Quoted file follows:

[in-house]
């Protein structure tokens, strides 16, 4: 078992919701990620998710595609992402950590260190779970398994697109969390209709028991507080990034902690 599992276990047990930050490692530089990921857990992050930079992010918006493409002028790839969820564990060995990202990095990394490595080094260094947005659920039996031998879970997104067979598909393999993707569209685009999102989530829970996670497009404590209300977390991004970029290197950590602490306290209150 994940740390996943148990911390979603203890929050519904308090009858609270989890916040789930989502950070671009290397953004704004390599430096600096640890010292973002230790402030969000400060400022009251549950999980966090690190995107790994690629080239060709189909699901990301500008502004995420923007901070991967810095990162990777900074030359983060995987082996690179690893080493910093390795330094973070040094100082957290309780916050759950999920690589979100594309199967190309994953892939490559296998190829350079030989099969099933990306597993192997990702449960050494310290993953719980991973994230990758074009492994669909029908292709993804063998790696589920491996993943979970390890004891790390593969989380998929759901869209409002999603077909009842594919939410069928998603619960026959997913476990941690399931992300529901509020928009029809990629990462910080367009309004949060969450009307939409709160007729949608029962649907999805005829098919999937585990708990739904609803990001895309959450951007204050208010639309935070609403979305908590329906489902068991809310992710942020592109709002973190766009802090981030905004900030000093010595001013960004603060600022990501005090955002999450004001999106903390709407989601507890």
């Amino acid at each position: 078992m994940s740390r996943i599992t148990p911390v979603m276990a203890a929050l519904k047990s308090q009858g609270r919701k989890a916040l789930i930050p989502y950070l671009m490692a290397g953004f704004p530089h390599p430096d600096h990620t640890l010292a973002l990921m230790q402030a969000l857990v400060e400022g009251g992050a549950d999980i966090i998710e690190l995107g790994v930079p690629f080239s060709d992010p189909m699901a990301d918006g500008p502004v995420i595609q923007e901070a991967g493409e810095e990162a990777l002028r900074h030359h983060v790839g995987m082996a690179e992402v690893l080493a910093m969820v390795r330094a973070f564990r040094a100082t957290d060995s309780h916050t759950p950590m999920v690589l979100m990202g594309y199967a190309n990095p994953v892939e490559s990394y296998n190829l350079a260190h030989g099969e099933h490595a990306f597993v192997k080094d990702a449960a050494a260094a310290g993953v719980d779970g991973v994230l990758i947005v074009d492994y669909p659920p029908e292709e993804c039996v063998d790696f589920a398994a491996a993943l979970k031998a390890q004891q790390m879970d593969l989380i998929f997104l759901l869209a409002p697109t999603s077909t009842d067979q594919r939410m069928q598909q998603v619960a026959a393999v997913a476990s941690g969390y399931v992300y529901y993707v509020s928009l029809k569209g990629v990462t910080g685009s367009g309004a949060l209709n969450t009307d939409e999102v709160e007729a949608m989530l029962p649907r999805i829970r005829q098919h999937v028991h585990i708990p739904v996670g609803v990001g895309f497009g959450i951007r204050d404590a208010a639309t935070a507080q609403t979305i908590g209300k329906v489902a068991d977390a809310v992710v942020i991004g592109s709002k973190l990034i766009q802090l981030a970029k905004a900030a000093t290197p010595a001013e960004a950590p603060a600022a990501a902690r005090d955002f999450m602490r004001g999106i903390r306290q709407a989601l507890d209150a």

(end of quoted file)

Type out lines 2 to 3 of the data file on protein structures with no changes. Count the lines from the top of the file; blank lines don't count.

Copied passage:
């Protein structure tokens, strides 16, 4: 078992919701990620998710595609992402950590260190779970398994697109969390209709028991507080990034902690 599992276990047990930050490692530089990921857990992050930079992010918006493409002028790839969820564990060995990202990095990394490595080094260094947005659920039996031998879970997104067979598909393999993707569209685009999102989530829970996670497009404590209300977390991004970029290197950590602490306290209150 994940740390996943148990911390979603203890929050519904308090009858609270989890916040789930989502950070671009290397953004704004390599430096600096640890010292973002230790402030969000400060400022009251549950999980966090690190995107790994690629080239060709189909699901990301500008502004995420923007901070991967810095990162990777900074030359983060995987082996690179690893080493910093390795330094973070040094100082957290309780916050759950999920690589979100594309199967190309994953892939490559296998190829350079030989099969099933990306597993192997990702449960050494310290993953719980991973994230990758074009492994669909029908292709993804063998790696589920491996993943979970390890004891790390593969989380998929759901869209409002999603077909009842594919939410069928998603619960026959997913476990941690399931992300529901509020928009029809990629990462910080367009309004949060969450009307939409709160007729949608029962649907999805005829098919999937585990708990739904609803990001895309959450951007204050208010639309935070609403979305908590329906489902068991809310992710942020592109709002973190766009802090981030905004900030000093010595001013960004603060600022990501005090955002999450004001999106903390709407989601507890």
């Amino acid at each position: 078992m994940s740390r996943i599992t148990p911390v979603m276990a203890a929050l519904k047990s308090q009858g609270r919701k989890a916040l789930i930050p989502y950070l671009m490692a290397g953004f704004p530089h390599p430096d600096h990620t640890l010292a973002l990921m230790q402030a969000l857990v400060e400022g009251g992050a549950d999980i966090i998710e690190l995107g790994v930079p690629f080239s060709d992010p189909m699901a990301d918006g500008p502004v995420i595609q923007e901070a991967g493409e810095e990162a990777l002028r900074h030359h983060v790839g995987m082996a690179e992402v690893l080493a910093m969820v390795r330094a973070f564990r040094a100082t957290d060995s309780h916050t759950p950590m999920v690589l979100m990202g594309y199967a190309n990095p994953v892939e490559s990394y296998n190829l350079a260190h030989g099969e099933h490595a990306f597993v192997k080094d990702a449960a050494a260094a310290g993953v719980d779970g991973v994230l990758i947005v074009d492994y669909p659920p029908e292709e993804c039996v063998d790696f589920a398994a491996a993943l979970k031998a390890q004891q790390m879970d593969l989380i998929f997104l759901l869209a409002p697109t999603s077909t009842d067979q594919r939410m069928q598909q998603v619960a026959a393999v997913a476990s941690g969390y399931v992300y529901y993707v509020s928009l029809k569209g990629v990462t910080g685009s367009g309004a949060l209709n969450t009307d939409e999102v709160e007729a949608m989530l029962p649907r999805i829970r005829q098919h999937v028991h585990i708990p739904v996670g609803v990001g895309f497009g959450i951007r204050d404590a208010a639309t935070a507080q609403t979305i908590g209300k329906v489902a068991d977390a809310v992710v942020i991004g592109s709002k973190l990034i766009q802090l981030a970029k905004a900030a000093t290197p010595a001013e960004a950590p603060a600022a990501a902690r005090d955002f999450m602490r004001g999106i903390r306290q709407a989601l507890d209150a």